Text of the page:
“I don’t have much time to make my own work ,” she explains. “but was determined to submit something this year for the first time. This prize will buy me some time to concentrate on my own work. Winning a prize is a boost to any working artist as it recognises and validates your work, and is such an encouragement to keep going.”
Helen Flockhart: Fire & Fauna
Rebecca Hossack Art Gallery
2a Conway Street, London
0207 436 4899
www.r-h-g.co.uk
November 3-24 

The Garden by Helen Flockhart
As the art historian Bill Hare puts it succinctly, ‘nobody paints like Helen Flockhart’. This much is true. Flockhart creates a whole universe through her finely tuned, beautifully detailed and utterly beguiling paintings.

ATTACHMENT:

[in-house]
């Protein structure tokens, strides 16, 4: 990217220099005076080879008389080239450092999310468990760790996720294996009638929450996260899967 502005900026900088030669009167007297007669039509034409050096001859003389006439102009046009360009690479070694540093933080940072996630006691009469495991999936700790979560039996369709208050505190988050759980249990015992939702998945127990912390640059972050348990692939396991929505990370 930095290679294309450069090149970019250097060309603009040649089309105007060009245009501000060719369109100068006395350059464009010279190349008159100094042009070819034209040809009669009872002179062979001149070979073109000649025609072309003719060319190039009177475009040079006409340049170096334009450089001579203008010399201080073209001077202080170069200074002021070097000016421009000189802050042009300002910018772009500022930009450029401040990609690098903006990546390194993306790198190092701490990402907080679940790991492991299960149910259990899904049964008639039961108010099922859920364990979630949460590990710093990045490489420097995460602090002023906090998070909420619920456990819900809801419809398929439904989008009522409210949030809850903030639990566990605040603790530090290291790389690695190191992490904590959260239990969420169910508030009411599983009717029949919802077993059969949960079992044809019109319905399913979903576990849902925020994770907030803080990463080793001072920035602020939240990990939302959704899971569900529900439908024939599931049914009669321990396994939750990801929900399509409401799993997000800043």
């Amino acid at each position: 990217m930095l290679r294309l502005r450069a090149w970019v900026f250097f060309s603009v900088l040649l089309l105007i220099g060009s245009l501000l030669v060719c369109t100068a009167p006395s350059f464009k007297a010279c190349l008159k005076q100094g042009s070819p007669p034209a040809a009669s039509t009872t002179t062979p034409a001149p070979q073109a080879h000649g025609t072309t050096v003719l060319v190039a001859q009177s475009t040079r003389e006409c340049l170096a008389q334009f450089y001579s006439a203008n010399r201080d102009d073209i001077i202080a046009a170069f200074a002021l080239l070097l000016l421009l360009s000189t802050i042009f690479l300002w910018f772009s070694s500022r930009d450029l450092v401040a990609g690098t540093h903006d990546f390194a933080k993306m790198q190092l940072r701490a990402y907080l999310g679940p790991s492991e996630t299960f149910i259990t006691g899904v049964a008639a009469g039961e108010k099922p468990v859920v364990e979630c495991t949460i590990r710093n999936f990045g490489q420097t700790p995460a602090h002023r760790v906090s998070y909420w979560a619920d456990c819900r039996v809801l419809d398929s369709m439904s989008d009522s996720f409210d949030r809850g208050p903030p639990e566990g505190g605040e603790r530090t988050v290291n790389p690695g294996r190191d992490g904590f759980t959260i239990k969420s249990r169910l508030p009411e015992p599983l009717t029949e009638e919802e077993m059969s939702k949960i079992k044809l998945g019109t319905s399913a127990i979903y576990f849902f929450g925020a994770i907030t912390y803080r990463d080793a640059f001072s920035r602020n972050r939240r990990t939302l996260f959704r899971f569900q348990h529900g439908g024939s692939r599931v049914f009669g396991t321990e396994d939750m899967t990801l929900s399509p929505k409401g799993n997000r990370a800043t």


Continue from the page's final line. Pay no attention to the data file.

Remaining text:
You find yourself swimming into a Helen Flockhart painting, pushing your nose up close to the canvas to see exactly what has been created in this strange, yet beautiful place. For the duration of your stay, it is yours to explore; a world of highly textured wonder.
Since graduating from Glasgow School of Art in 1984, Flockhart has refined and honed her technique, which involves the careful application of numerous layers of richly coloured oil paint to the point at which she can have no imitators.
Her more recent work is more defined, more vivid and somehow less unsettling than earlier work though the sheer virtuoso skill with which she executes her paintings has not diminished one iota.
In Fire & Fauna, the Glasgow-based artist’s seventh solo exhibition with London gallery Rebecca Hossack, she depicts both humans and animals set against strange landscapes or enclosed interiors.